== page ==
Destiny is malleable. Fate is fixed. It takes deliberate effort to achieve your destiny. But it takes a special will to even attempt to change your fate.
“I do not believe in a fate that falls on men however they act; but I do believe in a fate that falls on them unless they act.” -Buddha
Most people confuse destiny as the same as fate. The former is probable and the latter is inevitable.
On paper it’s semantics. But in practice, in the grand scheme of things, that distinction is everything.
It’s the difference between following a path in one direction like a good boy as supposed to making your own path in any direction like a real man.
The thing is, by definition, fate can’t be changed, that’s why the word exists. Luckily it’s a concept that we assume to label something as fate.
You may be in engaged in an actively losing combat situation or foresee an issue in your life that’s so difficult and arduous, that you assume it’s impossible to overcome. Therefore you mistakenly assume it’s your fate to die, lose or fall. That’s not fate.
That’s just hard shit and hard ain’t shit, that is, if you have the will to defy your “fate”.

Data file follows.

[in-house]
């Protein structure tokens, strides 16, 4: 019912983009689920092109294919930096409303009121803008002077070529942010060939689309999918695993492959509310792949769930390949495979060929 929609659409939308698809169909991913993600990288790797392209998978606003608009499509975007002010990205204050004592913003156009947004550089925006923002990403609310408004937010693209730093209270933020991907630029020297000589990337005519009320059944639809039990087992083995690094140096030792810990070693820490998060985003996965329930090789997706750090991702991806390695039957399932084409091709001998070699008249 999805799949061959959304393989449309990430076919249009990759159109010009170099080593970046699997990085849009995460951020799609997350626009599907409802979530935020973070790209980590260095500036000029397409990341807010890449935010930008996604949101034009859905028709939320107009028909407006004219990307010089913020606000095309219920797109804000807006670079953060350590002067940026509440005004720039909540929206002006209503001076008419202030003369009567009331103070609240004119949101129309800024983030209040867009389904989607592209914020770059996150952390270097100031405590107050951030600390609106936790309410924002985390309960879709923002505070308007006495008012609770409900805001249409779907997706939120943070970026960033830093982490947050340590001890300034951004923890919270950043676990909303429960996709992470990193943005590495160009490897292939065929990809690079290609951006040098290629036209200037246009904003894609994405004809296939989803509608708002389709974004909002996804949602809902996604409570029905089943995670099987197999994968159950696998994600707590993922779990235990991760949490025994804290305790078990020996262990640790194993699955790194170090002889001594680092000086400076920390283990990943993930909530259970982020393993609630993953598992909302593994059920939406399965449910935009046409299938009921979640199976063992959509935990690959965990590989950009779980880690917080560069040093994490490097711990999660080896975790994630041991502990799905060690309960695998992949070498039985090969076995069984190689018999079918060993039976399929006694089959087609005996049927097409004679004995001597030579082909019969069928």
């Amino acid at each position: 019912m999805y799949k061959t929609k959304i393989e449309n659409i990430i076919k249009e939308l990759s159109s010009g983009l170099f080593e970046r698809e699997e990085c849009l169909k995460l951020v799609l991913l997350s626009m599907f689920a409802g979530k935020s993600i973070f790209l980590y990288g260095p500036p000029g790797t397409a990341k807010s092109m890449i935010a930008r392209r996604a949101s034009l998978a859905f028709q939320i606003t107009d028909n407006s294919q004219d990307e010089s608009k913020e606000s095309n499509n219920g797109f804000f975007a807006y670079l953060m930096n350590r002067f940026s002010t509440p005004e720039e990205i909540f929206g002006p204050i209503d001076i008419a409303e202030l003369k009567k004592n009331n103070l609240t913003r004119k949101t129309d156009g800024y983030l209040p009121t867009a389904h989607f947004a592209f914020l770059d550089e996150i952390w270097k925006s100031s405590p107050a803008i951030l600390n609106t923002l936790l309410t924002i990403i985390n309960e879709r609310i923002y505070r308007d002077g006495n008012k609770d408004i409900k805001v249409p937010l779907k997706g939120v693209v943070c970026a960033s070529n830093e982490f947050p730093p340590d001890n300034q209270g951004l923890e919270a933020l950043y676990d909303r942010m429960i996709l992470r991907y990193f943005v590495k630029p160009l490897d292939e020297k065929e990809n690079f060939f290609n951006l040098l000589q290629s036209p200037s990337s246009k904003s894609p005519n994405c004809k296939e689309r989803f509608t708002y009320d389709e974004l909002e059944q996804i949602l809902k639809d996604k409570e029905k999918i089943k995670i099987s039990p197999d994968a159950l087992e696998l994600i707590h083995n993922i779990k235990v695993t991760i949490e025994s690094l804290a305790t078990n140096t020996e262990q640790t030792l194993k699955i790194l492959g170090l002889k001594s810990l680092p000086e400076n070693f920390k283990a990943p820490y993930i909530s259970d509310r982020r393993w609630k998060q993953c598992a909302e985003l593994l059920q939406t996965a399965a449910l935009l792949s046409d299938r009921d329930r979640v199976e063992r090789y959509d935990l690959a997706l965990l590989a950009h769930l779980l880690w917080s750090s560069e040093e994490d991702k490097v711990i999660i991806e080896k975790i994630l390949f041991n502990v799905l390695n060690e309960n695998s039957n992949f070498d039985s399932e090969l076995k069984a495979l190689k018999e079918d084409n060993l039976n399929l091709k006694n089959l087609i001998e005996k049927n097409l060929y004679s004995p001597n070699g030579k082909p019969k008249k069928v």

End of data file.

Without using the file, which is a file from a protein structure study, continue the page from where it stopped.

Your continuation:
Perception is everything. Appropriately altering and focusing your perceived fate can make the impossible into something accessible. My operative advice:
Sometimes the fate before us is truly inescapable. But most of the time it’s just extremely difficult.
In any case, you won’t truly know unless you consciously decide to defy your fate. Failure may be inevitable but success isn’t deniable, until it is.
When most of us “know” our fate is sealed, it’s demotivating and we tend to give up.
However, just like the fear of mortality, having nothing to lose can be a most powerful motivator.
Not skills, training, physical conditioning or even intelligence will be your greatest asset in defying fate. Those things will help but only after the defiance.
It’s the will to do the impossible.
First you must choose to accept your fate to defy it, then you can do something about it.
“Fate loves the fearless.” -James Russell Lowell
[The featured photo was taken at the “Roof of Indochina” on Fansipan Mountain in Sapa, Vietnam.]